Tuesday, February 23, 2016
► From The Atlantic — Debtors’ prison in 21st-Century America — Thousands of people throughout the St. Louis metropolitan area are routinely sent to jail because they cannot pay local court fines and fees. These people are poor, and they tend to be black. While there are many terms to describe this — including, importantly, unconstitutional — there is one with historical resonance reserved for such a practice: debtors’ prison. Today, the “debts” that lead to incarceration take the form of monetary penalties established and enforced by municipal courts. For many people throughout the St. Louis region, the nightmare of debtors’ prison is a recurring one: Each time a payment or court date is missed, the court issues another warrant, and the individual is subject to arrest, jail, and additional fines and court fees. Despite prior attempts on the federal level and across the country to prevent the profound injustice of locking people in cages because they are too poor to pay a debt, the practice persists every day. The racially segregated landscape of the St. Louis metropolitan area, and the prevalence of racially homogenous debtors’ prisons within its borders, are not a coincidence.
EDITORS’ NOTE — This isn’t just happening in St. Louis. Here in Washington state, there’s a county jail for which, on any given day, 20 percent of its inmates are there because they cannot afford to pay their court fees and penalties, or “legal financial obligations” (LFOs). That’s one reason why the Washington State Labor Council is supporting ESSHB 1390, common-sense LFO reform, which has unanimously passed the state House and will be heard in the Senate Law & Justice Committee on Wednesday. Last year, it advanced from that committee but was blocked from a floor vote in the Republican-controlled Senate. Stay tuned to see what happens this year. For more information, see a fact sheet on ESSHB 1390 and last Friday’s excellent guest column in the Seattle Times by King County Superior Court Judge Theresa Doyle.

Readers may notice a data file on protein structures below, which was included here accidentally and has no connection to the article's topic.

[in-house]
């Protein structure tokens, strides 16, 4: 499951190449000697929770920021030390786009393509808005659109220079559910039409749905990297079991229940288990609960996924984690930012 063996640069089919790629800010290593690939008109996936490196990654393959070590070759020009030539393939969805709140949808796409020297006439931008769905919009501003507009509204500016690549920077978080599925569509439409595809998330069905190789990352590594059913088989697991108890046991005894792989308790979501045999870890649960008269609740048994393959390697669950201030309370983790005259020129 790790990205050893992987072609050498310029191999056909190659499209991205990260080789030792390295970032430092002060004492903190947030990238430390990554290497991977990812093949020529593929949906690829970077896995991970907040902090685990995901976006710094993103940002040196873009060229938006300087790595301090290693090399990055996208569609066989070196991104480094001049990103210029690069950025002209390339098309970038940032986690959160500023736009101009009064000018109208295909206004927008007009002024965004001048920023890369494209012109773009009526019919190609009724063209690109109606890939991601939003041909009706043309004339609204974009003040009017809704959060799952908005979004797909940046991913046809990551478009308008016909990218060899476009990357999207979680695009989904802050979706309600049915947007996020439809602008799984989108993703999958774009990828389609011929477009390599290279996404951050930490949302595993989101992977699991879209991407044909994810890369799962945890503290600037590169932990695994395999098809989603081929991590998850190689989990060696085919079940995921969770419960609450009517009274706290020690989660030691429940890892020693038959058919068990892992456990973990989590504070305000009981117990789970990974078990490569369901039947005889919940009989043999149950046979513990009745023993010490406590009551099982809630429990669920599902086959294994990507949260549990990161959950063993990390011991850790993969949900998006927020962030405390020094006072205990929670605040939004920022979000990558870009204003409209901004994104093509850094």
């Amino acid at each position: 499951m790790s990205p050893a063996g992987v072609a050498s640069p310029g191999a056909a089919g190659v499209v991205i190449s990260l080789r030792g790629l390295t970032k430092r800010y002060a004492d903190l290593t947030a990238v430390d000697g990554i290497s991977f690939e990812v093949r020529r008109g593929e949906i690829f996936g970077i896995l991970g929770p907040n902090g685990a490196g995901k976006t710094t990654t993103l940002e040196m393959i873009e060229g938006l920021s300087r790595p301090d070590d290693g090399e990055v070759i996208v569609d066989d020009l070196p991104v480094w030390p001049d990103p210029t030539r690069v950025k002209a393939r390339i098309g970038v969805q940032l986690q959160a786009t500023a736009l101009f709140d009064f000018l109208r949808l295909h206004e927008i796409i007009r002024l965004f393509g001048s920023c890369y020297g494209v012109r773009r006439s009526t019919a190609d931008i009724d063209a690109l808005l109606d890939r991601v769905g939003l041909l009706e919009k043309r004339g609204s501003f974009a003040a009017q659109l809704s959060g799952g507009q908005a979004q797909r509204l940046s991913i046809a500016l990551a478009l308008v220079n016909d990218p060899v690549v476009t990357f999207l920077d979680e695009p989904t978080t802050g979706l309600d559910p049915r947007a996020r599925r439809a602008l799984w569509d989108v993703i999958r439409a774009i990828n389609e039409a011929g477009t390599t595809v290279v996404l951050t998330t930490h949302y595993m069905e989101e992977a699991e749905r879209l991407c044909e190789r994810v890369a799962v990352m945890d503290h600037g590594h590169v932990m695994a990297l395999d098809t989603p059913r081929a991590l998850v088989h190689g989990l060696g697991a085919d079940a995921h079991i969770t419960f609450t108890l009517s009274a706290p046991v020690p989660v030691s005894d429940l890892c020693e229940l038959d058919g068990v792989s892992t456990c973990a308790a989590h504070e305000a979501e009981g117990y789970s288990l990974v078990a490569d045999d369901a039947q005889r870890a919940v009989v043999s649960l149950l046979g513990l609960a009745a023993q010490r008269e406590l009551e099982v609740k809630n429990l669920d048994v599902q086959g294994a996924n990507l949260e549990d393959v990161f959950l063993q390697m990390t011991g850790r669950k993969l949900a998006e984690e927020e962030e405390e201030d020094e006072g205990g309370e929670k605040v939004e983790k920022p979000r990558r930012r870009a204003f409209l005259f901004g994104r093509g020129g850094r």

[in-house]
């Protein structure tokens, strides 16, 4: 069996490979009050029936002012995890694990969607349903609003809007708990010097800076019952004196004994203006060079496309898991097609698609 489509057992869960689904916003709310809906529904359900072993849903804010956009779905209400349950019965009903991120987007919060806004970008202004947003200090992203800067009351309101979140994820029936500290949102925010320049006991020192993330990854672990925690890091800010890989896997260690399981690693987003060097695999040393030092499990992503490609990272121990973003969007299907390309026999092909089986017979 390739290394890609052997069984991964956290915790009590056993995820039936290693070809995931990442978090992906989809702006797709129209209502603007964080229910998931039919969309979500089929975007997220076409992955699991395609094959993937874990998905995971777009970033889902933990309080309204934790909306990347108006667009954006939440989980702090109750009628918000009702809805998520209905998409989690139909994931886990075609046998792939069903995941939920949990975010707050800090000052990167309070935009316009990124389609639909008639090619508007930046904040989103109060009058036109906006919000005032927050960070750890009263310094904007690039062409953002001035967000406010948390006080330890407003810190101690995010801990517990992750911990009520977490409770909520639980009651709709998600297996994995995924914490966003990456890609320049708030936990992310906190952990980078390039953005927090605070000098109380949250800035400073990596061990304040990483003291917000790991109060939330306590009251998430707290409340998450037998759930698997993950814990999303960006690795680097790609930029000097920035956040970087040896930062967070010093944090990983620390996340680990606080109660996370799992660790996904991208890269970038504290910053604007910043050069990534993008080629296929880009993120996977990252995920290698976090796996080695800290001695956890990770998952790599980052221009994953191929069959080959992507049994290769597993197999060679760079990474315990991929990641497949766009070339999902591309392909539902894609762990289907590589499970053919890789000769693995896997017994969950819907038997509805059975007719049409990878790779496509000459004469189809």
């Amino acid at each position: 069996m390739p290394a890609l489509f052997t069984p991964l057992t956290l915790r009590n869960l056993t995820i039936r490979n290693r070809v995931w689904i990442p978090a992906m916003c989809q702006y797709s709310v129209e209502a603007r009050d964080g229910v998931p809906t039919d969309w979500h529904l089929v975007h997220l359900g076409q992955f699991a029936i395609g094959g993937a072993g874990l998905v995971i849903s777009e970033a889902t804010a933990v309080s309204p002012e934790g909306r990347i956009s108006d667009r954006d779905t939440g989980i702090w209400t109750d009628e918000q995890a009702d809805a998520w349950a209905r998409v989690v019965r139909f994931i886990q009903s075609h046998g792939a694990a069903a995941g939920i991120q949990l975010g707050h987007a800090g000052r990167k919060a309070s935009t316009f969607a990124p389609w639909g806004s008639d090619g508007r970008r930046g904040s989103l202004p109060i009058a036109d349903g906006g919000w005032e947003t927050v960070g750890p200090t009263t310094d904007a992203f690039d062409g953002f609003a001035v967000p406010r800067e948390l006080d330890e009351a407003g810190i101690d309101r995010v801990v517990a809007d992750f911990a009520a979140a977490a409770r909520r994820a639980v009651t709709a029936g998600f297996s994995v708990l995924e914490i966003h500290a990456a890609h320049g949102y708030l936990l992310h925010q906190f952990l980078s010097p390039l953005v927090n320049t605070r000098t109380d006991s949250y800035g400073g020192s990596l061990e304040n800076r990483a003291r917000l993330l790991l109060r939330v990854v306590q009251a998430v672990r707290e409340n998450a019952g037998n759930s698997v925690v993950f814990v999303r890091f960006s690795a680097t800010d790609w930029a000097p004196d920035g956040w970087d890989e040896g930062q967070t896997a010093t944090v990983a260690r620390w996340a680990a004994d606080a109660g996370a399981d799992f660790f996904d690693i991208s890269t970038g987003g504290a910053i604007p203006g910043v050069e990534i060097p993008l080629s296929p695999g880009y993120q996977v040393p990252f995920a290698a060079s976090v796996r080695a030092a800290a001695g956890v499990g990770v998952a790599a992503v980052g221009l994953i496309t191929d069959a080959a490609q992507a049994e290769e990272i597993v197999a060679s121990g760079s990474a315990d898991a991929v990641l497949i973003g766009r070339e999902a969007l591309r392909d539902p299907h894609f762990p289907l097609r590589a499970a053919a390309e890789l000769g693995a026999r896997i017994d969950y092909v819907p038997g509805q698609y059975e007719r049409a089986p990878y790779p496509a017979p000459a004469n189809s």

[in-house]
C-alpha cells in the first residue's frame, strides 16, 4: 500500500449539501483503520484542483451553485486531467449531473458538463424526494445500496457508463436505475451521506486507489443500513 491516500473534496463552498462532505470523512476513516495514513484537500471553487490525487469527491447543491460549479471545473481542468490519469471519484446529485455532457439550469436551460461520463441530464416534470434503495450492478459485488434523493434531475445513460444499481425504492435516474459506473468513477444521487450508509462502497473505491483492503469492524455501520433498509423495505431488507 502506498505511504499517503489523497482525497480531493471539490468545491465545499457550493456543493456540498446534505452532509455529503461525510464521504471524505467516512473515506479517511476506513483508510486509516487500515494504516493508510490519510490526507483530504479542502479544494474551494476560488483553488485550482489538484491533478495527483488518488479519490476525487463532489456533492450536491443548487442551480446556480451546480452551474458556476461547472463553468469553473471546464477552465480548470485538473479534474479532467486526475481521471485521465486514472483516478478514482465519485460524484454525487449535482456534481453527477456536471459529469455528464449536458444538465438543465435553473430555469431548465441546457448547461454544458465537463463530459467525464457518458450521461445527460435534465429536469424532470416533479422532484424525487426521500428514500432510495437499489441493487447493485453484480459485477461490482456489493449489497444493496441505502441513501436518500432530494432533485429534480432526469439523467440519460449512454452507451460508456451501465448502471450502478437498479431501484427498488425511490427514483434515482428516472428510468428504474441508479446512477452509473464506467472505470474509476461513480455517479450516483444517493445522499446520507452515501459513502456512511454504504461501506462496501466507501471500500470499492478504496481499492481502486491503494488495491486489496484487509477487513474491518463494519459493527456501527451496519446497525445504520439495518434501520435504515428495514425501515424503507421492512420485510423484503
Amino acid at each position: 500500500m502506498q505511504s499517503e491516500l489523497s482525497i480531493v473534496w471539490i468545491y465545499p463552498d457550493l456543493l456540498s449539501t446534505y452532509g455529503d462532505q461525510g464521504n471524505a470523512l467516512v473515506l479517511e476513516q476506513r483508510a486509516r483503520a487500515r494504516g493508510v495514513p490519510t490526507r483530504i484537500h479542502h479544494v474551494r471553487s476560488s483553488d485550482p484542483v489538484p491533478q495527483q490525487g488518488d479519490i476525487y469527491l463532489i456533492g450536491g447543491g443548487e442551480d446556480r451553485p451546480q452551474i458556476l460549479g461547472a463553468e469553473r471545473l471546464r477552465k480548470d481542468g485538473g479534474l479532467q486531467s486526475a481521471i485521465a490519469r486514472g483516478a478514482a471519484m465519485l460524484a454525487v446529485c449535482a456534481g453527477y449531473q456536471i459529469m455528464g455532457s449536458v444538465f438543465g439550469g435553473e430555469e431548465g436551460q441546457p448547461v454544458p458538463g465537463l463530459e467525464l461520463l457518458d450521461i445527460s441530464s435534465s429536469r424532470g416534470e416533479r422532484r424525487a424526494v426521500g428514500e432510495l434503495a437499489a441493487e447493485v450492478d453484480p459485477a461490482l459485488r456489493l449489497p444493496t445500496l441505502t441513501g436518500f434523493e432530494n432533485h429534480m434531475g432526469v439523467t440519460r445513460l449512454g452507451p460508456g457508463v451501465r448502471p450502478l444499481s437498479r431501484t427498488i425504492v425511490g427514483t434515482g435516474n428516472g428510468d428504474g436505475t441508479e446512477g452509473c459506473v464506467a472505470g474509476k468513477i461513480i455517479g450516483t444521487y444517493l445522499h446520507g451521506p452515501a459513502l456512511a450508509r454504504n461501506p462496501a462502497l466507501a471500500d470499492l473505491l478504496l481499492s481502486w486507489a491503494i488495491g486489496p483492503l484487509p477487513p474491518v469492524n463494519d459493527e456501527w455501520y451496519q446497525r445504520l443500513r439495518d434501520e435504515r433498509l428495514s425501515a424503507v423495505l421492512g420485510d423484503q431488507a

► From AP — House seeks pay raise for teachers in supplemental budget — House Democrats would hike the state’s portion of the lowest starting salary for public school teachers to $40,000-a-year by closing several tax exemptions as part of their supplemental budget released on Monday. The plan would alter the $38 billion, two-year state budget adopted in 2015, including directing $318 million from the state’s emergency fund to pay for needs such as wildfire suppression, reducing youth homelessness and another $148.9 million from the fund for school construction going to the capital budget.
► In today’s (Everett) Herald — House Dems road budget tackles I-405, Snohomish Co. gridlock — State House Democrats offered a supplemental transportation budget Monday that if approved would spend millions of dollars to improve travel on I-405 where express toll lanes opened five months ago. It also would ensure the state Transportation Commission moves swiftly to open the toll lanes to vehicles at no cost on evenings, weekends, and holidays.
► In today’s Olympian — Senate committee probes why sentencing error didn’t get fixed faster — A records manager and a technology specialist flagged an error in calculating inmate release dates as a priority to fix, but the error persisted as thousands of inmates were released early. The Department of Corrections workers testified under oath Monday in front of a state Senate committee investigating the error.
► In today’s P.S. Business Journal — McNerney out — CEO Muilenburg to become Boeing chairman, likely to smooth union relations — Boeing just became a more union-friendly organization. Monday the company announced that CEO Dennis Muilenburg will replace former CEO Jim McNerney as chairman of the company’s board. The announcement comes just a week after Muilenburg, 52, revealed a less-confrontational relationship with labor by supporting a contract settlement with the SPEEA. That contract was negotiated in just a few weeks, and approved by nearly three-quarters of the union members who voted.
► This morning from AP — McConnell says Senate won’t vote on Obama Court pick — Top Senate Republican Mitch McConnell said Tuesday that his party won’t permit a vote on any Supreme Court nominee submitted by President Barack Obama and will instead “revisit the matter” after the presidential election in November.